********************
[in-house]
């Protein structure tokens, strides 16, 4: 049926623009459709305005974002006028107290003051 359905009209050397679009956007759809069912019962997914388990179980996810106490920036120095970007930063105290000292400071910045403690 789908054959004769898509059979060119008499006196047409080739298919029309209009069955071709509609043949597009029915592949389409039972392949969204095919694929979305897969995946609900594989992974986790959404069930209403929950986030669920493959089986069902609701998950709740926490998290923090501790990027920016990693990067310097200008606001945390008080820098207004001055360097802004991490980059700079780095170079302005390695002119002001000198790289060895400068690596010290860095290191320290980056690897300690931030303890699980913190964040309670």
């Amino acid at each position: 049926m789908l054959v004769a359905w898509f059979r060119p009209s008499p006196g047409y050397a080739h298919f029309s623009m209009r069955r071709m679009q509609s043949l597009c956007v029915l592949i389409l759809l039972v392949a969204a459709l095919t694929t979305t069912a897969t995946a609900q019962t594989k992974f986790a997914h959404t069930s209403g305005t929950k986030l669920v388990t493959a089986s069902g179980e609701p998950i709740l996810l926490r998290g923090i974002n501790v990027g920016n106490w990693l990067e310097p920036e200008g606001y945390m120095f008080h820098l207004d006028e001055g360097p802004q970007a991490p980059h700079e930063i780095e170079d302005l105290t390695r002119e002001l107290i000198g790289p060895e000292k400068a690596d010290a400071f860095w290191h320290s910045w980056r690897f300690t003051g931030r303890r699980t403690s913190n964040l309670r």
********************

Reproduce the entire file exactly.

[in-house]
């Protein structure tokens, strides 16, 4: 049926623009459709305005974002006028107290003051 359905009209050397679009956007759809069912019962997914388990179980996810106490920036120095970007930063105290000292400071910045403690 789908054959004769898509059979060119008499006196047409080739298919029309209009069955071709509609043949597009029915592949389409039972392949969204095919694929979305897969995946609900594989992974986790959404069930209403929950986030669920493959089986069902609701998950709740926490998290923090501790990027920016990693990067310097200008606001945390008080820098207004001055360097802004991490980059700079780095170079302005390695002119002001000198790289060895400068690596010290860095290191320290980056690897300690931030303890699980913190964040309670």
């Amino acid at each position: 049926m789908l054959v004769a359905w898509f059979r060119p009209s008499p006196g047409y050397a080739h298919f029309s623009m209009r069955r071709m679009q509609s043949l597009c956007v029915l592949i389409l759809l039972v392949a969204a459709l095919t694929t979305t069912a897969t995946a609900q019962t594989k992974f986790a997914h959404t069930s209403g305005t929950k986030l669920v388990t493959a089986s069902g179980e609701p998950i709740l996810l926490r998290g923090i974002n501790v990027g920016n106490w990693l990067e310097p920036e200008g606001y945390m120095f008080h820098l207004d006028e001055g360097p802004q970007a991490p980059h700079e930063i780095e170079d302005l105290t390695r002119e002001l107290i000198g790289p060895e000292k400068a690596d010290a400071f860095w290191h320290s910045w980056r690897f300690t003051g931030r303890r699980t403690s913190n964040l309670r």